There are also some stringers of quartz sandstone in there. Here are a couple examples of the float that results from the weathering of these beds:
Calcite cements are often mostly leached away in these blocks.
In fact, we were surprised to learn that the soil at the vineyard isn’t all that buffered by the limestone bedrock. The wet climate has leached away much of the calcite in the soil, leaving a loamy soil dominated by silt.
Inside the lovely winery building, we found our tasting session awaiting…
Here’s where the magic happens: giant fermentation vats:
Elsewhere, oak barrels store wine:
The barrels are made of French white oak, but I suggested that John should rack his wine in Shenandoah County oak – and I happen to have 24 acres of just that commodity, if he’s interested. The locavore angle is insufficient, however, to overcome French oaks’ reputation as “the best” for flavoring the wine. Oh well; can’t blame a fellow for trying, right?
John served us eight wines.
As at Hume, I found that the whites really appealed to me. We tried a Vino Blanc and a Riesling, and both of them had a bold, citrusy flavor. The Vino Blanc was dry, while the Reisling had 1.8% residual sugars – sweet and high acid. Delicious, really.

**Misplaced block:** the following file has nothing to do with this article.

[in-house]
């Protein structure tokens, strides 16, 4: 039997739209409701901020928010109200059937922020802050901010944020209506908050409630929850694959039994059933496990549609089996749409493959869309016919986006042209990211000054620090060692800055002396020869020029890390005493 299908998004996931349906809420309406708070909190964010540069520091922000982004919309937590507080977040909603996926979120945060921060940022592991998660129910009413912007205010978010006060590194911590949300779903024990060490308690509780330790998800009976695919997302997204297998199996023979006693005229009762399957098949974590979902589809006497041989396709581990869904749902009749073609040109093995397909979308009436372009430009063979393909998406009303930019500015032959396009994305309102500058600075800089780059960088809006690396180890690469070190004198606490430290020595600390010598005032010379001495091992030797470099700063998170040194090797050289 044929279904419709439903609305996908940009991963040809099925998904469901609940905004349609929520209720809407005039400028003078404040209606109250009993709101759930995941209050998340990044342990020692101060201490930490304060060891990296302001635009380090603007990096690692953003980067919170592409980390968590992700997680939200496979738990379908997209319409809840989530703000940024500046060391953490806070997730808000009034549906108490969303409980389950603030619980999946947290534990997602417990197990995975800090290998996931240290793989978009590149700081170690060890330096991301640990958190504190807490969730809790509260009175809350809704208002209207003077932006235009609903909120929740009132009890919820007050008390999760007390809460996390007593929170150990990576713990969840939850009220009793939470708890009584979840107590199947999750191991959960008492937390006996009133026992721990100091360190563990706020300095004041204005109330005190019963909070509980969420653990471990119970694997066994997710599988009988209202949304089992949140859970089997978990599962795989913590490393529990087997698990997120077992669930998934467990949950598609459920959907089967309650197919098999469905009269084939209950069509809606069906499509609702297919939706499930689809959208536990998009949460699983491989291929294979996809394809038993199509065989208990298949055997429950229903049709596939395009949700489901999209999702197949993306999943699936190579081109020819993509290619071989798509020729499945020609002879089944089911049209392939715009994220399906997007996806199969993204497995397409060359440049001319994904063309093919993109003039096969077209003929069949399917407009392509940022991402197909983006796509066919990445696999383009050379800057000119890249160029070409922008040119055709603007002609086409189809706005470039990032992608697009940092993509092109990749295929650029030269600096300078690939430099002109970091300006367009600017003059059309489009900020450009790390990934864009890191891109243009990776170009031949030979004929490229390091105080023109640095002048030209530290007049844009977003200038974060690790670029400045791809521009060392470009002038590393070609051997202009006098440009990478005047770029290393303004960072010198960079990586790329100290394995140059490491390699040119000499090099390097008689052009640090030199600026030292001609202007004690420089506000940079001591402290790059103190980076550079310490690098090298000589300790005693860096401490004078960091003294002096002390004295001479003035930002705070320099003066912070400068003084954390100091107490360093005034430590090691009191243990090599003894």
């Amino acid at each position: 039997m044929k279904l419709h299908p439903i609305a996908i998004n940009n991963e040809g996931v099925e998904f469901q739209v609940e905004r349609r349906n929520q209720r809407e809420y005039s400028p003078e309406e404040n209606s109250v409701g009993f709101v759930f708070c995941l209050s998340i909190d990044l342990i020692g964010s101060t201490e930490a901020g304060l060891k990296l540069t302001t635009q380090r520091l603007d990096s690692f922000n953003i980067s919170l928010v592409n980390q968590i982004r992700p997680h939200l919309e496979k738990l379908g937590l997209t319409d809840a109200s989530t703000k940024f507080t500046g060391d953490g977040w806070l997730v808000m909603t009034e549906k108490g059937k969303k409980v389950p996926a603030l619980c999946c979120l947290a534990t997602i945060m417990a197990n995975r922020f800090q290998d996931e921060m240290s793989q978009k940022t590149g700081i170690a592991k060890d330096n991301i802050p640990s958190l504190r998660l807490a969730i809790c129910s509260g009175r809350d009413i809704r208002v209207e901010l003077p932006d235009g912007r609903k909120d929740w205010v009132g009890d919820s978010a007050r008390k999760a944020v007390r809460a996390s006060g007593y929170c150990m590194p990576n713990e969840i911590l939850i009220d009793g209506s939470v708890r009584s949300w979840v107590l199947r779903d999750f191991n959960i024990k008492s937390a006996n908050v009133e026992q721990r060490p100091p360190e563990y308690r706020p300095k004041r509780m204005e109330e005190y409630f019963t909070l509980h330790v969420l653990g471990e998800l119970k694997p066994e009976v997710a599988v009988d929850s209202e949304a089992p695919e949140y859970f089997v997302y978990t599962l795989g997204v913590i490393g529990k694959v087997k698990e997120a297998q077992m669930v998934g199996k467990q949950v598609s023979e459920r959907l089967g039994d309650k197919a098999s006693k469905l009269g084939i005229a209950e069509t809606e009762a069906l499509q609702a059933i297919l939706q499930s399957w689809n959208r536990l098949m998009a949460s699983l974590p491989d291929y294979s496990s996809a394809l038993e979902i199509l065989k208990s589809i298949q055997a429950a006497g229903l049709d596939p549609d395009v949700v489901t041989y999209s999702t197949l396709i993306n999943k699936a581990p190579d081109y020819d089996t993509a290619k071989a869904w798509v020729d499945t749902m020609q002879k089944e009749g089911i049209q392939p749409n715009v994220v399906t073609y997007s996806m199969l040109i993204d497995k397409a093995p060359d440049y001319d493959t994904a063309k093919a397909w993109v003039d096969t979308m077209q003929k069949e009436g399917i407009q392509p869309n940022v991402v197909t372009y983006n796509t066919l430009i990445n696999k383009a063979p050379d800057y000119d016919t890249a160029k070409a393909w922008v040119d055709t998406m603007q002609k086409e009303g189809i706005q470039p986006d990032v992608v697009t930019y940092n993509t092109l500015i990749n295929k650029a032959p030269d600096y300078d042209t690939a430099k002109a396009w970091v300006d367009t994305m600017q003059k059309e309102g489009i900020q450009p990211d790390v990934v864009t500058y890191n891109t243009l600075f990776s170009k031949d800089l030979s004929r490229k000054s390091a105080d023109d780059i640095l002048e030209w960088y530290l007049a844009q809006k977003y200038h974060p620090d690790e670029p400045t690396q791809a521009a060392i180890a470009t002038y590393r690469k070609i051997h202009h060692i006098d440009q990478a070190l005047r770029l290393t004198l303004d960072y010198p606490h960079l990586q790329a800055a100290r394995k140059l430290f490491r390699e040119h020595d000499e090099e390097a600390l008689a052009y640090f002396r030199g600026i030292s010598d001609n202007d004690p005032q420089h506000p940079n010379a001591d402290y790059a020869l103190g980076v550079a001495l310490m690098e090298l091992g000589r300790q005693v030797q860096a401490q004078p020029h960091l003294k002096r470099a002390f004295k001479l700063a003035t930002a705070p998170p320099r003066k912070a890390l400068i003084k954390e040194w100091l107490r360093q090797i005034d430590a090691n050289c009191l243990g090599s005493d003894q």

We also had a blend called Octoberfest. Along with the Vino Blanc and the Riesling, the Octoberfest features a Traminette grape. The character of this grape dominates the Octoberfest. Apparently it sells well as a result. It was fine, but I liked the other two whites better, I think.
John turned our attention to the reds. We began with a Claret (an old English word that he’s allowed to use, apparently, though other Virginia wineries have been told they cannot). It was fairly dry, which isn’t in general my favorite (I like lush, bold, fruity reds), but this Claret seemed very well balanced and I would gladly drink it if someone gave me a bottle.
The classic Virginia choice, the Cabernet Franc (2009), came next. We discussed the Virginia Cabernet Franc situation, and again the message was: The grape grows well in Virginia, but it’s tough to make a good wine out of it. John told us that his philosophy is “Don’t try to make a big wine out of a grape that doesn’t want to do it.” He thinks that a lot of the issue with the weak Cabernet Francs produced by other Virginia wineries is trying to make this grape into a bolder wine than it’s capable of. This results in off flavors, including hydrogen sulfide.
We got a real treat next: another Cabernet Franc – the 2010 season. I really valued being able to compare the 2009 to the 2010 – same vines, same soil, same zymurgy, just a different year. We all agreed that the 2010 was very good. “It’s as big a red as I can do,” John told us. It hadn’t been officially released yet, but when GSW visitors clamor for you to sell them some anyhow, you break out a case and put it on the counter. I brought a bottle home to share with my wife at dinner for the next two nights.